ISO/IEC Guide 76, Development of service standards – Recommendations for addressing consumer issues
Standards are increasingly being developed for services, yet there are special characteristics for services which can be challenging for a service provider. These include the conditions for delivery, appropriate training for personnel and strategies to measure and improve customer satisfaction. This guide has been prepared to help experts to take account of consumer requirements when developing a standard for any kind of service. In particular, Guide 76 has a useful checklist with handy cross-references to the relevant clauses, and informative examples of how the Guide can be used. The information will also be useful for service providers themselves.
ISO/IEC Guide 99, International vocabulary of basic and general terms in metrology (VIM)
Before people can communicate, they need to know and understand the words they wish to use. This is equally true in metrology, where concepts and terms such as measurement result, measurement error and measurement uncertainty need to be agreed upon if they are to be used in a consistent manner. Since metrology is in an evolving state concerning what is the best approach (e.g. classical versus uncertainty), it is especially important to have an international vocabulary that allows metrologists to clearly communicate about the measurement approach that they are using. This document gives guidance on the concepts and terms used in various approaches to measurement.
International Standards bring technological, economic and societal benefits. They help to harmonize technical specifications of products and services making industry more efficient and breaking down barriers to international trade. International Standards also contribute effectively to sustainability, by providing good practices on the use of technologies and the management of processes affecting economic, social and environmental aspects. Conformity to International Standards helps reassure consumers that products are safe, efficient and good for the environment. For more information about the benefits of standards consult our collection of
studies on economic and social benefits, featuring the Economic benefits of standards – International case studies, including the ISO Methodology to assess the economic benefits of standards.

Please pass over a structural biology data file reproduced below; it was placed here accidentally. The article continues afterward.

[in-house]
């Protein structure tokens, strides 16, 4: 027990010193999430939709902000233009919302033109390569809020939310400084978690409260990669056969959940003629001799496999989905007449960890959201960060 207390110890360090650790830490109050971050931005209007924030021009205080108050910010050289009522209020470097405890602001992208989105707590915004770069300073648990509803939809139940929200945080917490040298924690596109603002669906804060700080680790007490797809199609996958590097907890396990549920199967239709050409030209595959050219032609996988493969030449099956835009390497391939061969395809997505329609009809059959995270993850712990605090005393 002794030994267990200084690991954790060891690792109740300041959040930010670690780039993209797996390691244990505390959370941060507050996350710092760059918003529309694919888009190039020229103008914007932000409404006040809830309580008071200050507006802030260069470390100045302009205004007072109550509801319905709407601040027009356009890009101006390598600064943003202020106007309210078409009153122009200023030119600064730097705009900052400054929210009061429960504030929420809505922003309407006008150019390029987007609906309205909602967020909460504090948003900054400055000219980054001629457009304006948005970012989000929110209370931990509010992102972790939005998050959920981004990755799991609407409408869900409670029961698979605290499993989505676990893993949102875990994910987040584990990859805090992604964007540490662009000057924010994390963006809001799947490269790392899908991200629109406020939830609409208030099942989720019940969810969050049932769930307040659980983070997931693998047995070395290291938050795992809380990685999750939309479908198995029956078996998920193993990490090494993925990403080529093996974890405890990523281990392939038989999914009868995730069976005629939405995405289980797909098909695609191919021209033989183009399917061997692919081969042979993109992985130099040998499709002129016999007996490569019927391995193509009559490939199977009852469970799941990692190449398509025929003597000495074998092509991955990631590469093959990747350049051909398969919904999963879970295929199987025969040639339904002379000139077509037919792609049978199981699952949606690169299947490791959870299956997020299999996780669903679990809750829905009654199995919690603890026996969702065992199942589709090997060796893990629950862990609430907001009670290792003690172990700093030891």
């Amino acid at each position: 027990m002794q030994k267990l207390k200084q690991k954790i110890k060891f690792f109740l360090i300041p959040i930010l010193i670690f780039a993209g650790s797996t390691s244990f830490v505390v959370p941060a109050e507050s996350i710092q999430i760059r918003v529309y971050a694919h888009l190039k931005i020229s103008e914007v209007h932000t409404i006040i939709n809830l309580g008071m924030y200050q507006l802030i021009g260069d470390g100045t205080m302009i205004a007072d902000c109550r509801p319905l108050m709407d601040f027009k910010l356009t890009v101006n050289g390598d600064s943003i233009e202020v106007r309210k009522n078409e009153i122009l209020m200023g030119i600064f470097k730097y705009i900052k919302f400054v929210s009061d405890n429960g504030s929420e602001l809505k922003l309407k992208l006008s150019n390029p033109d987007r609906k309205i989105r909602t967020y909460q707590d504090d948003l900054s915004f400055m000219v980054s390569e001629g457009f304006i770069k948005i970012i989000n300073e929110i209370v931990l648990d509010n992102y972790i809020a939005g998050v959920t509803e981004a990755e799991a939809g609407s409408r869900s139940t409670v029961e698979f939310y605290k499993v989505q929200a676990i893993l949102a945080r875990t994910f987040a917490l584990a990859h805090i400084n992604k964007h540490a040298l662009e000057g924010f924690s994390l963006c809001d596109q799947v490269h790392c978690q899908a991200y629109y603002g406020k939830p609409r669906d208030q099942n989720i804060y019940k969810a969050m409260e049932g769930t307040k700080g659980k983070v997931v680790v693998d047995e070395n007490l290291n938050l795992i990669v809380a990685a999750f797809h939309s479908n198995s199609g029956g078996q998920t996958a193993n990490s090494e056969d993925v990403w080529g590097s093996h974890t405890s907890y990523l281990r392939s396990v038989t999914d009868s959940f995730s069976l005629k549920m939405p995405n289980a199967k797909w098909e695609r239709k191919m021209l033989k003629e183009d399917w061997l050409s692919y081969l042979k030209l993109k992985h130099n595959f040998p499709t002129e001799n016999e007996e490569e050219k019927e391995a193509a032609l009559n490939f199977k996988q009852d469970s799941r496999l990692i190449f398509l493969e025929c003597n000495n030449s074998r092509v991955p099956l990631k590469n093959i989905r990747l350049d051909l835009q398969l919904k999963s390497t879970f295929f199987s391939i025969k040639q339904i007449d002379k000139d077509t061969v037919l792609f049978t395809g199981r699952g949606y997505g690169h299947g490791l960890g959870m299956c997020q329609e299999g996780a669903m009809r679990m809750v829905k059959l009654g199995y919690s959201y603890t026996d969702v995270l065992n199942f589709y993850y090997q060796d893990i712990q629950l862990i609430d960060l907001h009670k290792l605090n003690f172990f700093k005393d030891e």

Education about standards. Educational institutions are increasingly recognizing these benefits and international standardization features in many curricula. We recognize the vital contribution educational institutions bring to raising awareness of standardization and its benefits, and are keen to support their work. ISO has developed a repository of resources and teaching materials, awards to promote education institutions leading the way in standardization, organization (in partnership with IEC and ITU) of the World Standards Cooperation academic days, promoting cooperation between standards bodies and education institutions in developing countries. Currently these resources focus on education at the university-level. However, they will be gradually expanded to cover education about standardization at primary and secondary level. Consult our resources and teaching materials.
Do you want to get involved in standard development? One of the strengths of ISO standards is that they are created by the people that need them. Getting involved in this process can bring significant advantages to your business. For example, it can help give you early access to information that could shape the market in the future, give your company a voice in the development of standards and help to keep market access open. Read more about getting involved in standards development and on how ISO develops standards.
Decision-making in the global market: trade, standards and the consumer (Consumers International)
A comprehensive analysis of the effects of trade agreements on consumer interests, this publication sets out to assess the governance and decision-making processes of the WTO and international standard setting bodies. It considers the consumer experience – particularly those in poorer countries – of under representation in international trade institutions, and suggests what can be done to increase the consumer's voice in international decision-making.
A 2 page article which addresses the need for a General Agreement on Public Services (GAPS). It presents CI’s ideas on what such an agreement might include.
ISO Focus, and its successor, ISO Focus +
Our monthly magazine draws attention to the vital role International Standards play in the global economy. The magazine is geared to an international readership of standards developers, industry and government regulators. Each month, we focus on a theme such as risk or the environment, to highlight the achievements of standards in the field. The magazine features interviews from top business executives, examples of management system standards in practice as well as an update on some of the newest International Standards. Click here to see all issues of ISO Focus +.
Consumers International Resource Zone
This online resource area, accessible through CI's homepage, holds a collection of consumer focused publications. It comes with user-focused editorial for each publication, a multi-language translation facility, comment functionality, and various search and cross-promotion options.